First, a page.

Limitations:

This review adds nothing new to the limited body of evidence in this area, and does not include a huge body of literature related to the management of fatigue and diarrhea symptoms. Most evidence reviewed was of low quality and expert opinion. No process by which the group evaluated the evidence strength in order to make full recommendations is described, and the result is generally a listing of previously documented opinions related to the management of these symptoms.

Nursing Implications:

This review provides recommended assessments and management approaches that are at the level of expert opinion only.

Gibson, R.J., Keefe, D.M., Lalla, R.V., Bateman, E., Blijlevens, N., Fijlstra, M., … Mucositis Study Group of the Multinational Association of Supportive Care in Cancer/International Society of Oral Oncology (MASCC/ISOO). (2013). Systematic review of agents for the management of gastrointestinal mucositis in cancer patients. Supportive Care in Cancer, 21(1), 313–326.

doi: 10.1007/s00520-012-1644-z
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Purpose & Patient Population:

To systematically review current evidence for prevention and treatment of gastrointestinal (GI) mucositis in adults and children receiving cancer treatment and to update relevant Multinational Association of Supportive Care in Cancer (MASCC) guidelines

Type of Resource/Evidence-Based Process:

This was an evidence-based guideline developed based on a systematic review of the literature with rating of levels of evidence and identification of study flaws.

Database searched was MEDLINE.

Search keywords were numerous and included all known possible interventions tested.

Inclusion and exclusion criteria were not stated in this article but provided elsewhere in the journal.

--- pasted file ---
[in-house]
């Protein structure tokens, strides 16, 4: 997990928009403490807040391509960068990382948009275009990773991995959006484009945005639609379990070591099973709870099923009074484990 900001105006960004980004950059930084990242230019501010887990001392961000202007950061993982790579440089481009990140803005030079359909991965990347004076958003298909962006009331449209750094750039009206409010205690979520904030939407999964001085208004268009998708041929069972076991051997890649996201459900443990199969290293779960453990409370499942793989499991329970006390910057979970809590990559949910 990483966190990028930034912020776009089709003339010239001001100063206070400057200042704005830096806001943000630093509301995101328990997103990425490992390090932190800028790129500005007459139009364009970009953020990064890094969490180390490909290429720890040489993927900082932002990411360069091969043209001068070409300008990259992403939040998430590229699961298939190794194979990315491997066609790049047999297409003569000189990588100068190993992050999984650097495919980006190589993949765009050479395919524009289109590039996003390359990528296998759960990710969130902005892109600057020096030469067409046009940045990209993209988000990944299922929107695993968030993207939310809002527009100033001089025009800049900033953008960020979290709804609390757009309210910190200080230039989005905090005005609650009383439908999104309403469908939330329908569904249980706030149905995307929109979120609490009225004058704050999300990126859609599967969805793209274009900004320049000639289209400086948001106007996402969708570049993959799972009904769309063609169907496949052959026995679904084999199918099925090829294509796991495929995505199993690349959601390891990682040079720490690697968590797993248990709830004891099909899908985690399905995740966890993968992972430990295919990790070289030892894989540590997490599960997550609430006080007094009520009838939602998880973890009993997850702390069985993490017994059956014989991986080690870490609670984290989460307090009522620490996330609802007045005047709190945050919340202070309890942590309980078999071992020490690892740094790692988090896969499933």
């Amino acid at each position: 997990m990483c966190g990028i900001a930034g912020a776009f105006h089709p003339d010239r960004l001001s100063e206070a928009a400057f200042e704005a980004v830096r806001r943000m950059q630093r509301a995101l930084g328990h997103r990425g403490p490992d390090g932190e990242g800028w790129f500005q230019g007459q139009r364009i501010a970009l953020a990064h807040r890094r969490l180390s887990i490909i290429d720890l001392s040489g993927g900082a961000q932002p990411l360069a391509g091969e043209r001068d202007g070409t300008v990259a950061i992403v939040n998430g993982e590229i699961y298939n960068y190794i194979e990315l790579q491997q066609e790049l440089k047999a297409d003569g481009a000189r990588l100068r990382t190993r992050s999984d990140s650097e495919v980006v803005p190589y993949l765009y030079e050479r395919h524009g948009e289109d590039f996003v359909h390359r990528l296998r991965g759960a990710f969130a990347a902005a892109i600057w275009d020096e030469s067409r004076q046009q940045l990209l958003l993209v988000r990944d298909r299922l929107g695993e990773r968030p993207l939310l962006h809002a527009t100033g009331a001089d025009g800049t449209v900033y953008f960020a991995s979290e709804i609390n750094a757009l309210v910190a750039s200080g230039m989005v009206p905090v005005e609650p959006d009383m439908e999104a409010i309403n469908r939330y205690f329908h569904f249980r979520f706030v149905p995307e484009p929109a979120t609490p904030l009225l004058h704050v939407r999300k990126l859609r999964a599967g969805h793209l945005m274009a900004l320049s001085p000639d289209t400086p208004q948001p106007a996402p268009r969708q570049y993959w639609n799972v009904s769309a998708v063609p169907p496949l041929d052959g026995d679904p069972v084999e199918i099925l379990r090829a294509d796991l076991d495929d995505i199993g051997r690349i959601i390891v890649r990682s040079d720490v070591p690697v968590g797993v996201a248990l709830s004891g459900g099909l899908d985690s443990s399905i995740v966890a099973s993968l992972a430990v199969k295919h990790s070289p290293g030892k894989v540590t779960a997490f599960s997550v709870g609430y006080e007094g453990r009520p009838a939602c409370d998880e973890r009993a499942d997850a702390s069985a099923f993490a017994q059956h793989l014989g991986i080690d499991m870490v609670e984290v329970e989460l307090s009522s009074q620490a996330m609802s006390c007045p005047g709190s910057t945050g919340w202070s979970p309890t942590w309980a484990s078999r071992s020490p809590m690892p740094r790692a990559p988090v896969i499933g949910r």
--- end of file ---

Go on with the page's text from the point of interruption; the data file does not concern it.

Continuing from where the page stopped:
Phase of Care and Clinical Applications:

  • Patients were undergoing the active treatment phase of care.
  • The study has clinical applicability for pediatrics.

Results Provided in the Reference:

A total of 1,336 papers were initially retrieved; of these, 146 were reviewed for development of the guidelines.

Guidelines & Recommendations:

  • Probiotics with Lactobacillus spp. may be beneficial for prevention of chemotherapy- and radiotherapy-induced diarrhea in patients with pelvic malignancies. Two studies with positive results were cited.
  • Amifostine may reduce esophagitis because of concomitant radiation and chemotherapy. It is not recommended in other situations because of conflicting evidence.
  • Mesalazine, 5-aminosalicylic acid (5-ASA), and olsalazine are not recommended because they have been associated with increased diarrhea compared to placebo.
  • Sucralfate is not recommended for diarrhea prevention because it is associated with increased GI side effects, including rectal bleeding.
  • Oral sulfasalazine given at 500 mg twice daily is recommended to reduce incidence and severity of radiation-induced enteropathy.
  • No guideline was provided for glutamine, but three new studies were sited that showed promising results.
  • If loperamide has not resulted in diarrhea control with standard or high-dose chemotherapy in HCTY patients, 100 mcg or greater of subcutaneous octreotide twice daily is recommended.

Limitations:

This review had a limited search strategy, as only one database was searched. In addition, most of the suggestions and recommendations provided were based on low-level evidence by the rating system used.

Nursing Implications:

These guidelines provide some suggestions for management of oral mucositis and diarrhea in patients with cancer. They also provide information regarding evidence for mucositis in the entire GI tract.